The Conspiracy

Can You Trust a Woman in Tefillin?: The Truth About Women of the Wall

Enemies of the Jewish People? | via Wikimedia Commons

Enemies of the Jewish People? | via Wikimedia Commons

Women of the Wall (WoW) was founded 25 years ago as a women’s minyan at the Western Wall to meet on the first of every Jewish month. A few years ago, some of WoW’s leaders started getting arrested for wearing non-“feminine” (read: colorful) talitot and tefillin in violation of a 2003 Israeli Supreme Court ruling. In April 2013, this ruling was deemed to be misinterpreted in the case of WoW and the women were allowed to practice as they wished.

Acting in the firm belief that women having the right to pray as they choose at a holy site has no place in the Jewish tradition, both the Western Wall Heritage Foundation’s Haredi (or ultra-Orthodox) leadership and Haredi Jews on the ground began interfering with their prayer, including busing in loads of seminary girls to clog the women’s side of the Wall, blowing whistles and making noise while they sing, and throwing water and coffee on praying women and their male supporters. Now instead of arresting the praying women, the police were protecting them. Prime Minister Netanyahu put Jewish Agency head Natan Sharansky on the situation to come up with a compromise that would work for everyone. He suggested splitting the Kotel plaza into parts with divided and undivided prayer. At first WoW rejected this plan, but on Monday, they made a move towards accepting a similar plan calling for the main plaza to stay largely as-is with an expanded and improved egalitarian plaza at nearby Robinson’s Arch.

Let’s review the facts: Jewish women want to pray in a Jewish way at the holiest site in Judaism. They did this for over 20 years and no one cared. Then suddenly, after the court ruling of April 23, it became, for some people, the death of Judaism, an unholy blasphemy that must be fought to the death. If Haredim were American Republicans (and many of them are), Women of the Wall would be ObamaCare. Yet ObamaCare was passed by Congress and ruled Constitutional by the Supreme Court; similarly, if WoW’s stance could be shown to be against normative Jewish Law, perhaps the Haredim are right that it should not be allowed at a Jewish site. Is it? In short, no.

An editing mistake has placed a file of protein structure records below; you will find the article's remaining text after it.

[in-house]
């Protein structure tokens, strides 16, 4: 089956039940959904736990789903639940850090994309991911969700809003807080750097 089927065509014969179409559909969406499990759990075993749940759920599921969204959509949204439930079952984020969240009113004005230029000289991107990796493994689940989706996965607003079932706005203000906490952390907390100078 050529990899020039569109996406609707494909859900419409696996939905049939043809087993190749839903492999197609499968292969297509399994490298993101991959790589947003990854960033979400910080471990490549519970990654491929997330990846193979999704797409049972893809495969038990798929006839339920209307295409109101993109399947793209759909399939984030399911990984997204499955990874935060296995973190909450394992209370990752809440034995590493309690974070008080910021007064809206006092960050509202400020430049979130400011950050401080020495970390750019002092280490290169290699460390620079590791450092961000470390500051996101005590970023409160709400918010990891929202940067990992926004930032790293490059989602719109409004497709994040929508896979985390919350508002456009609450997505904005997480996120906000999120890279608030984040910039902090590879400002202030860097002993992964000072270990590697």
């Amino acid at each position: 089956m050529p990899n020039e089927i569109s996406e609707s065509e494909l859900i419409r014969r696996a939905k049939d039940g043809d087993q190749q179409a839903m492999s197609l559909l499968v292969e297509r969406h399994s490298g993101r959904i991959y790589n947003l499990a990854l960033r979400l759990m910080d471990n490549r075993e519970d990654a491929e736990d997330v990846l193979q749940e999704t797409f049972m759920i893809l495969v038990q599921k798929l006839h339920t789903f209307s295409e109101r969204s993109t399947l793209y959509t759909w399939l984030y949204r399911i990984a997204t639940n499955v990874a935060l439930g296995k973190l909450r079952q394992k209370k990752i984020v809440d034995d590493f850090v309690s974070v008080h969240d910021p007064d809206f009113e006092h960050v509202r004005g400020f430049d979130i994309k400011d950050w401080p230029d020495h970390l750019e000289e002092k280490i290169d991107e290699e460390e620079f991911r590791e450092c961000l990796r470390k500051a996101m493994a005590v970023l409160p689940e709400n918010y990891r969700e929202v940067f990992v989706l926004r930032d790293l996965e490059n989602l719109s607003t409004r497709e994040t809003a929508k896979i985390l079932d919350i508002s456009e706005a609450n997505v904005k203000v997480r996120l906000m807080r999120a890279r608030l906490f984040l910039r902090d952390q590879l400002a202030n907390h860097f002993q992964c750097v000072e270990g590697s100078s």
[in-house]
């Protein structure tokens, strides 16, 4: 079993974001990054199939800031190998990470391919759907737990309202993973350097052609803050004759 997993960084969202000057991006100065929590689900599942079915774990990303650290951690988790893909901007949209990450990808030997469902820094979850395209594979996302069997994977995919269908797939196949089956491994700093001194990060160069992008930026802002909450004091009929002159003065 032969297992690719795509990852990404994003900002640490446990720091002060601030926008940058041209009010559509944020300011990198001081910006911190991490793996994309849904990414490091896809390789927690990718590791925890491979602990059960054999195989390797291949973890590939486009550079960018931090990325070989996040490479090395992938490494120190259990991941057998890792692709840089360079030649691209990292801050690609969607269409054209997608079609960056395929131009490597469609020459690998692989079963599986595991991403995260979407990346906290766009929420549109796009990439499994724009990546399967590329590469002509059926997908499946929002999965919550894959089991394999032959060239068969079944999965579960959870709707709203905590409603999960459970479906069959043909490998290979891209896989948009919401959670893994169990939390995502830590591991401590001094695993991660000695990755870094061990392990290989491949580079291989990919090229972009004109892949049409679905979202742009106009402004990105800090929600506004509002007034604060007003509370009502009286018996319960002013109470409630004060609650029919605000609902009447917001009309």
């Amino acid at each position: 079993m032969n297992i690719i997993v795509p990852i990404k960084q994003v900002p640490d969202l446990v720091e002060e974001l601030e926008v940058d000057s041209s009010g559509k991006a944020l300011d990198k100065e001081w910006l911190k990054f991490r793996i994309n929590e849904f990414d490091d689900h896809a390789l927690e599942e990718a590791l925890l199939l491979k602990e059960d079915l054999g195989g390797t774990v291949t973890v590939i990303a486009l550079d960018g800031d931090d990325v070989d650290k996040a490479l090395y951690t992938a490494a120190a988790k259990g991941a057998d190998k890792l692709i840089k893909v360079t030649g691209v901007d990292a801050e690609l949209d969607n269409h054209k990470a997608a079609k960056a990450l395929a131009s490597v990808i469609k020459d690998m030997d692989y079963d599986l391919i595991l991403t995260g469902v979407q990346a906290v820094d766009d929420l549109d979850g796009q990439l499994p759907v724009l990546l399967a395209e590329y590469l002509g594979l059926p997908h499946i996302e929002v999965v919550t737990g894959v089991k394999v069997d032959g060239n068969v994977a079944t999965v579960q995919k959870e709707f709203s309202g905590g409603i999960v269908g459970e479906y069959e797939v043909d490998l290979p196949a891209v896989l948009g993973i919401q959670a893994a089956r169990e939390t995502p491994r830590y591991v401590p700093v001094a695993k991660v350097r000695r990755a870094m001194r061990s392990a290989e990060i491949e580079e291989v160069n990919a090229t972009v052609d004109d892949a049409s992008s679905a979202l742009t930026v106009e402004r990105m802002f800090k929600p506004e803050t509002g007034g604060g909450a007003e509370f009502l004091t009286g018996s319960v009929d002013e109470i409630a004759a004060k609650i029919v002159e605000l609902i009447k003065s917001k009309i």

There is no normative law in Judaism that a woman cannot wear a tallit (Maimonides even says a woman should be praised for wanting to do so), tefillin, or kippa; or read from the Torah if she so chooses. Is it unusual? For some, yes. Is it illegal? No.

But this isn’t the point. Even if they are violating Jewish Law, so what? People—including some who are Jewish according to Jewish Law—bring crucifixes, worship Jesus, Vishnu, and other gods we don’t believe in at the Wall every day, yet our self-proclaimed Holy Defenders of the Holy do nothing to stop it. More importantly, Israel is a democracy where freedom of religion is a right, and the only crime is suppressing it.

Believe it or not, most of these ladies are actually good people. | via Wikimedia Commons

Believe it or not, most of these ladies are actually good people. | via Wikimedia Commons

Perhaps they’re doing it to instigate? I lived in Jerusalem the past two years, and consider many WoW regulars as close personal friends. I can tell you most of these friends pray every day. Many of the tefillin laying ladies do it every weekday. They are sincere, learned, passionate Jews. One of my closest friends told me a few months ago she didn’t go to WoW that month since she hadn’t prayed on her own for a while so would feel she was going for the wrong reasons. If she is killing Judaism, it will truly have more life in death than it ever had in “life.”

But this is also not the point. Believe it or not, lots of men come to the Wall to pray in a tallit and tefillin who don’t pray regularly, if ever—there’s even a rabbi there to help them do this. Does this make them all hypocrites? Where’s the outrage? And even if some of the women are there to instigate, well, so are all the Haredim there to protest them, and there are twice as many of them!

So if it’s not about Jewish Law and if it’s not about incitement, what is it about? It’s about power. It’s not a coincidence the Haredi world noticed WoW after 23 years around the same time a new government coalition was formed that severely threatened to revoke their military exemption for the first time. Religious parties now have less influence in the State’s government, and they’re dead-set against losing hegemony over the State’s Judaism, too.  The education and empowerment of women has proven a lethal threat to traditional patriarchies of all kinds, and patriarchies rarely give up their power without a fight.

Though far from perfect, Women of the Wall is an organization guilty of committing no crime, civil or religious. They are tired of dealing with the constant intimidation and bullying of Israel’s established religious patriarchy and are now willing to compromise their stance for the sake of peace. That they are the ones who have to compromise speaks to the unfortunate reality of current Israeli politics, a situation they had been at the forefront of trying to change. Let’s hope American Democrats don’t follow their example.

 

Derek M. Kwait graduated from the University of Pittsburgh and is editor in chief of New Voices.

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Don't go chasin' bagels. | via Wikimedia Commons